This is how the cow should look now.

Sew both eyes to either side of the forehead. Sew the udder section to the background piece with the single flip triangle. Sew the front legs to the chest and sew the left ear to the 2.75 by 3.5 inch rectangle of background.

I don't want you to think Molly was not doing her job. In fact, she got up from her nap behind the design board about the time I had laid out all of the individual pieces. Of course, we know that is more temptation than Molly can resist, so I put her outside of the sewing room and closed the door. As you proceed with the rest of the tutorial, imagine her banging on the door to be let in. Also, imagine that Buddy has joined her and is insisting that he needs to be in the sewing room NOW!

Ignore the pounding for now, and this is what the cow should look like at this point.

Now sew the forehead to the nose and the back to the body. Sew the tail tip piece to the 2.75 in square of background. Sew the front legs to the 3.5 by 5.75 in rectangle of background.

Now the cow looks like this.

Now sew the left ear to the head and sew the top of the tail to the body. Also, sew the tip of the tail unit to the back leg and udder.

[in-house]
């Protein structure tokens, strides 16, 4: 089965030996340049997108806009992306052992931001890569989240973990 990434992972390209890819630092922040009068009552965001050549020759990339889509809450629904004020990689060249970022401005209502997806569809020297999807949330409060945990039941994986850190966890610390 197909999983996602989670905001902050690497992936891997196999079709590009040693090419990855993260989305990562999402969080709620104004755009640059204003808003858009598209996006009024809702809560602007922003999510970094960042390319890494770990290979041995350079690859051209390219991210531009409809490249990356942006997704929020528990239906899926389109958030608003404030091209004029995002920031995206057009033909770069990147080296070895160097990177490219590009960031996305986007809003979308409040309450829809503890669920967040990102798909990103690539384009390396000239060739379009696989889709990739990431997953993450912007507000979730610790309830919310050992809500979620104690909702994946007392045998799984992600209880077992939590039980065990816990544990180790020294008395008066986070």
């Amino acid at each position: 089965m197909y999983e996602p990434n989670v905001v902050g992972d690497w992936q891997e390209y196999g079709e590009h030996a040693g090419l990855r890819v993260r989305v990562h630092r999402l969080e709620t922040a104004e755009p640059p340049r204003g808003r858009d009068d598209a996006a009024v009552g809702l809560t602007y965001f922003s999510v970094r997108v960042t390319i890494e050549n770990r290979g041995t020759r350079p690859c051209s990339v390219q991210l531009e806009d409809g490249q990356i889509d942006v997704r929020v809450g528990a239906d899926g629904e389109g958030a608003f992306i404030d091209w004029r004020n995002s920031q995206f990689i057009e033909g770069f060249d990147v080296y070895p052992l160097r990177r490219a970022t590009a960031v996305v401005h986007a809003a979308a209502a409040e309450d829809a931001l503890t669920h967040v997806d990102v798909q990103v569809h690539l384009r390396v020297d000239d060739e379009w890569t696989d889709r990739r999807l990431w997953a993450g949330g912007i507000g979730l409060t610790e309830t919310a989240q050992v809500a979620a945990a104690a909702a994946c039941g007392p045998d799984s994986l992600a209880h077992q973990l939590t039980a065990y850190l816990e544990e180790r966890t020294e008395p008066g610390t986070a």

Now sew the udder section to the body and the front legs to the head.

And yes, it is now quite safe to let the cats back in the sewing room. You only have to sew the front of the cow to the back of the cow and you are finished.

Ta da!
   

9 comments:

  1. A lot to scroll through to find the cat picture, but was not disappointed.

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  2. Udderly fantastic. Thanks sew much for sharing all your planning, pattern and finish.

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  3. What a lot of pieces, but worth it for a sweet cow. I had to laugh about cows having horns...I work in the dairy industry (diagnostic testing, so a rather loose association), but have heard this is a surprise from too many people...thank goodness there's at least one more out there that knows! (And understands how fiddly sewing them could be!) As far a Molly...I fully expected there to be a shot of her holding down the pieces...that's how my Emma does things...and the door? Challenge to a cat, not a barrier...Emma helps me remember that every day!